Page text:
Screenwriter’s Dispatch: James Gunn’s The Belco Experiment

On his Facebook page, James Gunn announced his new project, The Belco Experiment. South America’s The Belco Company is sealed-off and the employees told to kill each other or be killed themselves, leading to an escalation of violence revealing truths about The Belco Company’s employees. Gunn said

It’s a script I wrote a few years ago, for which I have always had a deep love. Believe it or not, it’s a film that first came to me in a dream, and I woke up and wrote the first draft in a two-week fugue state binge. One of the first people to ever read the script, Jonathan Glickman, carried it around with him for years until becoming President of MGM, when he approached Peter Safran and I about financing it. I was all for it, providing two things: 1) Although it has the heart and humor my films have all had, it is also the most intense and uncompromising script I’ve ever written. It would need to stay true to that. 2) I’d only do it if we found the right director – which, in some ways, I thought was unlikely.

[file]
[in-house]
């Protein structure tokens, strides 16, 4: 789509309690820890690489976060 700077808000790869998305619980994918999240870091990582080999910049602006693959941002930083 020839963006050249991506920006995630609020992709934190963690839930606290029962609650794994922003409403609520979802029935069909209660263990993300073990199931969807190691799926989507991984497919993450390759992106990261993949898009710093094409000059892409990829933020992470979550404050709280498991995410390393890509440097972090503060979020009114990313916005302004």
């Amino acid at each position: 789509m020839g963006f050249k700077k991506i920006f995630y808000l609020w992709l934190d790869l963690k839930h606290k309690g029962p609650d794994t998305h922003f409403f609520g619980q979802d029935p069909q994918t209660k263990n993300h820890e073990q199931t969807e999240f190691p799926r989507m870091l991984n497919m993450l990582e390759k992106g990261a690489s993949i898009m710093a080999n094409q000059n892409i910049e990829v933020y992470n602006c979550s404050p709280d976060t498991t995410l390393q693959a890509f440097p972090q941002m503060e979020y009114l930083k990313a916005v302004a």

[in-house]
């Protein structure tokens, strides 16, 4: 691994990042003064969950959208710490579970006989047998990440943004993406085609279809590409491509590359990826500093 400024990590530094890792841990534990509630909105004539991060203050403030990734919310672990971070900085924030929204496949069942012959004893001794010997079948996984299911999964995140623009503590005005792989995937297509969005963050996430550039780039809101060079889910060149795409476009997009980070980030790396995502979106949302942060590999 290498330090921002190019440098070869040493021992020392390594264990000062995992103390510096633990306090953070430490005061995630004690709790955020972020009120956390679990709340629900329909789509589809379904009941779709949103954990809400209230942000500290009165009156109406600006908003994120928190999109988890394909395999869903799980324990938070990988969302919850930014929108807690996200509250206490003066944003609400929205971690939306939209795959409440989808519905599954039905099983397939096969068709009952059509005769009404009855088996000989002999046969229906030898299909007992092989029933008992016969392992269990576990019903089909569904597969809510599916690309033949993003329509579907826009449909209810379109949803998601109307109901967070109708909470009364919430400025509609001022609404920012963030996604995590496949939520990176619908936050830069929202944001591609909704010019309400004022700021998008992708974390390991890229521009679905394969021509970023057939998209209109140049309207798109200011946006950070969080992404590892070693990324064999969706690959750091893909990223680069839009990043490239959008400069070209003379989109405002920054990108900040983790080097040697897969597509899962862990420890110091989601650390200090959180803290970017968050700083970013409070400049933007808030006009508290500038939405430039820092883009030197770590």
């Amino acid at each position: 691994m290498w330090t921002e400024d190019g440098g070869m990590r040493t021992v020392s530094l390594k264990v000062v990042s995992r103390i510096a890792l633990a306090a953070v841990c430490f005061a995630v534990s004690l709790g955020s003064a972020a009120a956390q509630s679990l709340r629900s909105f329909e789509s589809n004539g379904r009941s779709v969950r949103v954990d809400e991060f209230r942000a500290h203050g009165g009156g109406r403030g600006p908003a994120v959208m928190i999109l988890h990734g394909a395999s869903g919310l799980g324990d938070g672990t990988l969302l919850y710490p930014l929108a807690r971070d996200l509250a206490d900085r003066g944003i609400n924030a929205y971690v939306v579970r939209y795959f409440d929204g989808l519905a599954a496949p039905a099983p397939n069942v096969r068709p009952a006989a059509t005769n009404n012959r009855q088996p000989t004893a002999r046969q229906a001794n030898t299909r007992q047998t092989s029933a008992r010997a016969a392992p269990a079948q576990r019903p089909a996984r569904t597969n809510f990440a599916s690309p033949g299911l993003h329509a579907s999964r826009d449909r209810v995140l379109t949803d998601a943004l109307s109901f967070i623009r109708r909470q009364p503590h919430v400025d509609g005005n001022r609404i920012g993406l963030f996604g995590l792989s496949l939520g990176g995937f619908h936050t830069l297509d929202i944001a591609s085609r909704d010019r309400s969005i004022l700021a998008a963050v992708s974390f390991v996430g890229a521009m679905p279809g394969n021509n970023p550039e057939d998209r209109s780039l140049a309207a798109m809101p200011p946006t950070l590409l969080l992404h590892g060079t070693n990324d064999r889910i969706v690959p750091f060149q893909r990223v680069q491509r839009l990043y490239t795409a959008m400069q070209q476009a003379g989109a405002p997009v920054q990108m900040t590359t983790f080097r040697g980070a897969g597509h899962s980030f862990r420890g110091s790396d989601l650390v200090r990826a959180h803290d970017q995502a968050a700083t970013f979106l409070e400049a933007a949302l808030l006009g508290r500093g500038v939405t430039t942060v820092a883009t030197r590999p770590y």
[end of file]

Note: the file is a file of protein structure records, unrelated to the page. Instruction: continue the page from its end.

Reporting on producer Beryl Vertue’s Lifetime Achievement Award at the Edinburgh International TV Festival, Radio Times mentioned Jed Mercurio‘s next project to be an adaptation of Lady Chatterley’s Lover.

According to The Hospital ReporterG.I. Joe 3‘s added Aaron Berg to join D.J. Caruso.

Deadline reports Alex Ross Perry has been hired by Disney to write a Winnie the Pooh feature with an adult Christopher Robin, who imagines the characters, returning to the Hundred Acre Wood.